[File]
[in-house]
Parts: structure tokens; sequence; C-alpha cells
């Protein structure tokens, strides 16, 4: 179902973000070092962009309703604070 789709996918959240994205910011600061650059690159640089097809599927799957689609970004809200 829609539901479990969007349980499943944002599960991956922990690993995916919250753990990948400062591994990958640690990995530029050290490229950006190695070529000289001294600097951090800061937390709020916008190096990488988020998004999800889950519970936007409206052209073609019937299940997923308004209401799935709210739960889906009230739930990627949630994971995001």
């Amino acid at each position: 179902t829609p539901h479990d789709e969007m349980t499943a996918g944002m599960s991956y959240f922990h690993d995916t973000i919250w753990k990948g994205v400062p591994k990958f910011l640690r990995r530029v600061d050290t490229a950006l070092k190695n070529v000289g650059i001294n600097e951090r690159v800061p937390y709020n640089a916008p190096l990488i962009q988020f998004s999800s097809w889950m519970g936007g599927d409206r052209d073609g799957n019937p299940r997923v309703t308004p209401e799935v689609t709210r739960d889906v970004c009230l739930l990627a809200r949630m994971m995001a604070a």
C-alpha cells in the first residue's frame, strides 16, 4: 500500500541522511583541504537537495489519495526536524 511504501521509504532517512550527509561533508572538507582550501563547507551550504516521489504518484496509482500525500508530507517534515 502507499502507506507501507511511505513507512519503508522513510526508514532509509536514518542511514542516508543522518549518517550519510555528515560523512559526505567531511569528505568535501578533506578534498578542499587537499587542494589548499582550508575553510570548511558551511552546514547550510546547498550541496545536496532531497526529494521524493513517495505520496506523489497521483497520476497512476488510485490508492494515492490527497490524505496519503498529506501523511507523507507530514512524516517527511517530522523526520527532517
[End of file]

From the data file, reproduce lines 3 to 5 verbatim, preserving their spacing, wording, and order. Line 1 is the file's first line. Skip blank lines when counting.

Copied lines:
């Protein structure tokens, strides 16, 4: 179902973000070092962009309703604070 789709996918959240994205910011600061650059690159640089097809599927799957689609970004809200 829609539901479990969007349980499943944002599960991956922990690993995916919250753990990948400062591994990958640690990995530029050290490229950006190695070529000289001294600097951090800061937390709020916008190096990488988020998004999800889950519970936007409206052209073609019937299940997923308004209401799935709210739960889906009230739930990627949630994971995001």
């Amino acid at each position: 179902t829609p539901h479990d789709e969007m349980t499943a996918g944002m599960s991956y959240f922990h690993d995916t973000i919250w753990k990948g994205v400062p591994k990958f910011l640690r990995r530029v600061d050290t490229a950006l070092k190695n070529v000289g650059i001294n600097e951090r690159v800061p937390y709020n640089a916008p190096l990488i962009q988020f998004s999800s097809w889950m519970g936007g599927d409206r052209d073609g799957n019937p299940r997923v309703t308004p209401e799935v689609t709210r739960d889906v970004c009230l739930l990627a809200r949630m994971m995001a604070a």
C-alpha cells in the first residue's frame, strides 16, 4: 500500500541522511583541504537537495489519495526536524 511504501521509504532517512550527509561533508572538507582550501563547507551550504516521489504518484496509482500525500508530507517534515 502507499502507506507501507511511505513507512519503508522513510526508514532509509536514518542511514542516508543522518549518517550519510555528515560523512559526505567531511569528505568535501578533506578534498578542499587537499587542494589548499582550508575553510570548511558551511552546514547550510546547498550541496545536496532531497526529494521524493513517495505520496506523489497521483497520476497512476488510485490508492494515492490527497490524505496519503498529506501523511507523507507530514512524516517527511517530522523526520527532517